This watch face also shows your current location, there are others that even show a little map on the display.

Hardware wise, the watch has an accelerometer and compass, so can function as a basic fitness tracker, there are apps for that too. An impressive compass display is another. It has standard Bluetooth and Bluetooth SMART, so this probably helps the battery life somewhat. I’m not sure what data is transmitted via Bluetooth SMART, but it would make sense for things like the temperature data to go via Bluetooth SMART. It’s fully water-resistant too – that’ll be handy for those rainy Saturday afternoons on the touchline!

Built in is a music controller (AVRCP) so you can play/pause forward/reverse music on your phone.

Rugby timer & scorekeeper app

Rugby timer & scorekeeper app

Watch faces and apps are downloadable from the ‘Pebble Store’. At the moment, all of the apps are free, so you can download what you like, but a few developers use what are called ‘companion apps’ which the watch app will require to operate. They then charge for these apps via Google Play or Apple’s App Store, so they get paid that way. That said, most are free. Up to eight apps and faces can be stored in the watch, a ‘locker’ in your phone is used as an overflow for others, so they are quickly available to you. Watch faces range from digital displays with big numbers, words and analogue displays.

I got the basic watch, there are two models, the Pebble Watch (£99) and the Steel (£179). The Pebble Watch is a clunky looking, plastic affair available in different colours – most will opt for black like me, I would imagine. The Steel is a more robust looking and probably more conventional looking watch. The standard watch comes with a rubber strap, which I quickly replaced with a leather watch strap from my local jeweller. I got a decent quality Hirsch strap, but any 22mm strap or bracelet will work. The steel has a non-standard fitting, so you’ll need to buy a strap or bracelet designed for that watch.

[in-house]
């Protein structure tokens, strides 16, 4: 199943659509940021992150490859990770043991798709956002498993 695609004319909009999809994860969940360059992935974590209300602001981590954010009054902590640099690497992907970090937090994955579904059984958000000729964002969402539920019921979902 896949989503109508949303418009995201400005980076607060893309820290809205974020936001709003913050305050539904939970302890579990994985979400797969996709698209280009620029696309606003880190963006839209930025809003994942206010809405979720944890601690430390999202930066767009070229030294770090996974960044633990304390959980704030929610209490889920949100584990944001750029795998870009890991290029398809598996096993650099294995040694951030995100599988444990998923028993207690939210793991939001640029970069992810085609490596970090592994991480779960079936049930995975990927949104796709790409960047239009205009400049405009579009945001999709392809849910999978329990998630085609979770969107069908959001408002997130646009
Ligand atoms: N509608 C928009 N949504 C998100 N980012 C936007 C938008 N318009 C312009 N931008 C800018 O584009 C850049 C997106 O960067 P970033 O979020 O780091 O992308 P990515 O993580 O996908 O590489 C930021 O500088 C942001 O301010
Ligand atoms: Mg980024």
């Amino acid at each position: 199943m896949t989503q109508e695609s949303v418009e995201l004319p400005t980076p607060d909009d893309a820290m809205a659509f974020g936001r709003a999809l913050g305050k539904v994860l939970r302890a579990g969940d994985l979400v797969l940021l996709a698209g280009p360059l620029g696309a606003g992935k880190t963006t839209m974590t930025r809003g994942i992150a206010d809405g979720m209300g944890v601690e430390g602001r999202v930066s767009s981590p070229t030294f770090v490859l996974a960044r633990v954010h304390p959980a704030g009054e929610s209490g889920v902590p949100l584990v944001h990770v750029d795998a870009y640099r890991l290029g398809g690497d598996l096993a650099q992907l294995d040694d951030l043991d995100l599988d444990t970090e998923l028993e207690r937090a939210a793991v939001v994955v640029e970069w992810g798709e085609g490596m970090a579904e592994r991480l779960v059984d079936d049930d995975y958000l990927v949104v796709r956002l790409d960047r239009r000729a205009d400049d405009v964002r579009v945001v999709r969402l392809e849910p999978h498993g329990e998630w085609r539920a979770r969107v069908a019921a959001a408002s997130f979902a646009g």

For developers, the development tools are very straightforward. You don’t even need to install anything on your computer, you can develop and compile using ‘C’ via CloudPebble – an online development portal. Publishing a finished app is simple too, your app goes straight into the store. By comparison, iOS development is much more complex and the approval process to get into the store is much more long-winded. But then, Pebble is a simpler concept from the start. You can install a compiler onto your computer if you want to be able to develop off-line, OS X, Linux and Windows are all supported.

Pros and cons? Well, price, battery life, simplicity and iOS compatibility are things this watch have going for it. Lack of a colour display and possibly the clunky looks might be things that will put you off.

When the Apple Watch arrives, this might change things, but we will see. Apple have done some really clever things with the watch bracelets and straps, making them easily interchangeable without tools. In all the years the jewellery industry have been making watches, they haven’t done anything as clever as Apple have with their straps! Apple Watch might be a game changer, but I’ll still be using my Pebble as a rugby timer on Saturdays at least, I’m sure.

A New Wireless Camera Controller


Update 18th July – the second prototype

For a couple of weeks now, I’ve been working on a new camera controller.